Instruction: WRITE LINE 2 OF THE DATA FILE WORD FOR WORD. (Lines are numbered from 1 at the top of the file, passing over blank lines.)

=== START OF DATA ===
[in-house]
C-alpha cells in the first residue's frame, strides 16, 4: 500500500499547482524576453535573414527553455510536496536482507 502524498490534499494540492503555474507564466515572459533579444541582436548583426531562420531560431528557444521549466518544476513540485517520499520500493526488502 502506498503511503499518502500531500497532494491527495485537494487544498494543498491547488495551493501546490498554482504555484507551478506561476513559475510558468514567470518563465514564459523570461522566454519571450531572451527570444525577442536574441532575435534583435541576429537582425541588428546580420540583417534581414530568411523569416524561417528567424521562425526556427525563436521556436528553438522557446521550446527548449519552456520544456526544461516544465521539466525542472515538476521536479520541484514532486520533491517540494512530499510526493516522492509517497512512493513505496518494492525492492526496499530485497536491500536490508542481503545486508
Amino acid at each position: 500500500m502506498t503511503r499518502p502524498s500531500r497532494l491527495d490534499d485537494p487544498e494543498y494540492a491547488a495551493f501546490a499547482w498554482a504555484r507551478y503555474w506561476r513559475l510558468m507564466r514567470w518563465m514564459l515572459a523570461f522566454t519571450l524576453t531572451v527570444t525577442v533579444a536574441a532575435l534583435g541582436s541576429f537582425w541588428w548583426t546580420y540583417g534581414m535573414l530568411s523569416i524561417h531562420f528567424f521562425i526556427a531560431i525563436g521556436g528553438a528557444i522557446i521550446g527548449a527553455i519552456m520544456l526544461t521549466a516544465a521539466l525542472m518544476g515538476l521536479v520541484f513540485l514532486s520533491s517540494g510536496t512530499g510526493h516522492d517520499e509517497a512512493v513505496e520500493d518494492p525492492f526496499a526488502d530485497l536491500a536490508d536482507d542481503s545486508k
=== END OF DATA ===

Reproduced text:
C-alpha cells in the first residue's frame, strides 16, 4: 500500500499547482524576453535573414527553455510536496536482507 502524498490534499494540492503555474507564466515572459533579444541582436548583426531562420531560431528557444521549466518544476513540485517520499520500493526488502 502506498503511503499518502500531500497532494491527495485537494487544498494543498491547488495551493501546490498554482504555484507551478506561476513559475510558468514567470518563465514564459523570461522566454519571450531572451527570444525577442536574441532575435534583435541576429537582425541588428546580420540583417534581414530568411523569416524561417528567424521562425526556427525563436521556436528553438522557446521550446527548449519552456520544456526544461516544465521539466525542472515538476521536479520541484514532486520533491517540494512530499510526493516522492509517497512512493513505496518494492525492492526496499530485497536491500536490508542481503545486508